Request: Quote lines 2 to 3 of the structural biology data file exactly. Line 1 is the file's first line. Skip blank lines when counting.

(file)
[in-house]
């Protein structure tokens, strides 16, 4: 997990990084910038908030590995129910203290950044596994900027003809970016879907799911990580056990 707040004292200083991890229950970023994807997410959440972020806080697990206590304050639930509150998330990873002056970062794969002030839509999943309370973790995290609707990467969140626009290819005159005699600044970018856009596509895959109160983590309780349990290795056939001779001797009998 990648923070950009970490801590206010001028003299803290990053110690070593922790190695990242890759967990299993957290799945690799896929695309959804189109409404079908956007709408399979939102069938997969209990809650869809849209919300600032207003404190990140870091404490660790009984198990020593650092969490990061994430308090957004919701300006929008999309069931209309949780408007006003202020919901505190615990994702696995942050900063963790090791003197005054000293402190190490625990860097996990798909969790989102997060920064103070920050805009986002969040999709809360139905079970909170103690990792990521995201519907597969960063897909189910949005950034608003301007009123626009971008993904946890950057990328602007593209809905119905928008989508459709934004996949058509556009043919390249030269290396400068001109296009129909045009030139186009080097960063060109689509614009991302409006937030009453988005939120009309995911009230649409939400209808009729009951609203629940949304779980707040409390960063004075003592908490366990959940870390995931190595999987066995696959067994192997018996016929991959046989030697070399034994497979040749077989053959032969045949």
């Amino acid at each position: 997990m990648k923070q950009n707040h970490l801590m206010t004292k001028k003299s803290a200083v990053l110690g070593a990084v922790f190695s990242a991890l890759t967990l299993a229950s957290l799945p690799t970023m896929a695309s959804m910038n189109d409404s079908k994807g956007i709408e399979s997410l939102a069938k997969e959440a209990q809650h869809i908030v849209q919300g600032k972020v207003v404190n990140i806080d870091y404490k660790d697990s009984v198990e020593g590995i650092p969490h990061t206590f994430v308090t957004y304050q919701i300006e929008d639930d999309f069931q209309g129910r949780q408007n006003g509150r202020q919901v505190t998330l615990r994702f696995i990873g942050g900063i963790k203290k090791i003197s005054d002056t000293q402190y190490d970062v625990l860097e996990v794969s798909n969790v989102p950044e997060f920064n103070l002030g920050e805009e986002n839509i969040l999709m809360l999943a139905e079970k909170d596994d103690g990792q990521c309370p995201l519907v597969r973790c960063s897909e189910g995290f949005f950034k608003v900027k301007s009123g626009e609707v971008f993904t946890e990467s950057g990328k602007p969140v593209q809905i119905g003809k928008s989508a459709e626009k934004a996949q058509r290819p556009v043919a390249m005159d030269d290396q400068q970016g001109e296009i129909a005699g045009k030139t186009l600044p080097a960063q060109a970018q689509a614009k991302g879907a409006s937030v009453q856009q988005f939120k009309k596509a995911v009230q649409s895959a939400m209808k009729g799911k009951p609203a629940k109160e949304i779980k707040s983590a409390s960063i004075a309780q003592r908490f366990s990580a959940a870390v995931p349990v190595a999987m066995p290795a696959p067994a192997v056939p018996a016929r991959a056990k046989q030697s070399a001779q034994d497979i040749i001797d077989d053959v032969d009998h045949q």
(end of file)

């Protein structure tokens, strides 16, 4: 997990990084910038908030590995129910203290950044596994900027003809970016879907799911990580056990 707040004292200083991890229950970023994807997410959440972020806080697990206590304050639930509150998330990873002056970062794969002030839509999943309370973790995290609707990467969140626009290819005159005699600044970018856009596509895959109160983590309780349990290795056939001779001797009998 990648923070950009970490801590206010001028003299803290990053110690070593922790190695990242890759967990299993957290799945690799896929695309959804189109409404079908956007709408399979939102069938997969209990809650869809849209919300600032207003404190990140870091404490660790009984198990020593650092969490990061994430308090957004919701300006929008999309069931209309949780408007006003202020919901505190615990994702696995942050900063963790090791003197005054000293402190190490625990860097996990798909969790989102997060920064103070920050805009986002969040999709809360139905079970909170103690990792990521995201519907597969960063897909189910949005950034608003301007009123626009971008993904946890950057990328602007593209809905119905928008989508459709934004996949058509556009043919390249030269290396400068001109296009129909045009030139186009080097960063060109689509614009991302409006937030009453988005939120009309995911009230649409939400209808009729009951609203629940949304779980707040409390960063004075003592908490366990959940870390995931190595999987066995696959067994192997018996016929991959046989030697070399034994497979040749077989053959032969045949």
């Amino acid at each position: 997990m990648k923070q950009n707040h970490l801590m206010t004292k001028k003299s803290a200083v990053l110690g070593a990084v922790f190695s990242a991890l890759t967990l299993a229950s957290l799945p690799t970023m896929a695309s959804m910038n189109d409404s079908k994807g956007i709408e399979s997410l939102a069938k997969e959440a209990q809650h869809i908030v849209q919300g600032k972020v207003v404190n990140i806080d870091y404490k660790d697990s009984v198990e020593g590995i650092p969490h990061t206590f994430v308090t957004y304050q919701i300006e929008d639930d999309f069931q209309g129910r949780q408007n006003g509150r202020q919901v505190t998330l615990r994702f696995i990873g942050g900063i963790k203290k090791i003197s005054d002056t000293q402190y190490d970062v625990l860097e996990v794969s798909n969790v989102p950044e997060f920064n103070l002030g920050e805009e986002n839509i969040l999709m809360l999943a139905e079970k909170d596994d103690g990792q990521c309370p995201l519907v597969r973790c960063s897909e189910g995290f949005f950034k608003v900027k301007s009123g626009e609707v971008f993904t946890e990467s950057g990328k602007p969140v593209q809905i119905g003809k928008s989508a459709e626009k934004a996949q058509r290819p556009v043919a390249m005159d030269d290396q400068q970016g001109e296009i129909a005699g045009k030139t186009l600044p080097a960063q060109a970018q689509a614009k991302g879907a409006s937030v009453q856009q988005f939120k009309k596509a995911v009230q649409s895959a939400m209808k009729g799911k009951p609203a629940k109160e949304i779980k707040s983590a409390s960063i004075a309780q003592r908490f366990s990580a959940a870390v995931p349990v190595a999987m066995p290795a696959p067994a192997v056939p018996a016929r991959a056990k046989q030697s070399a001779q034994d497979i040749i001797d077989d053959v032969d009998h045949q």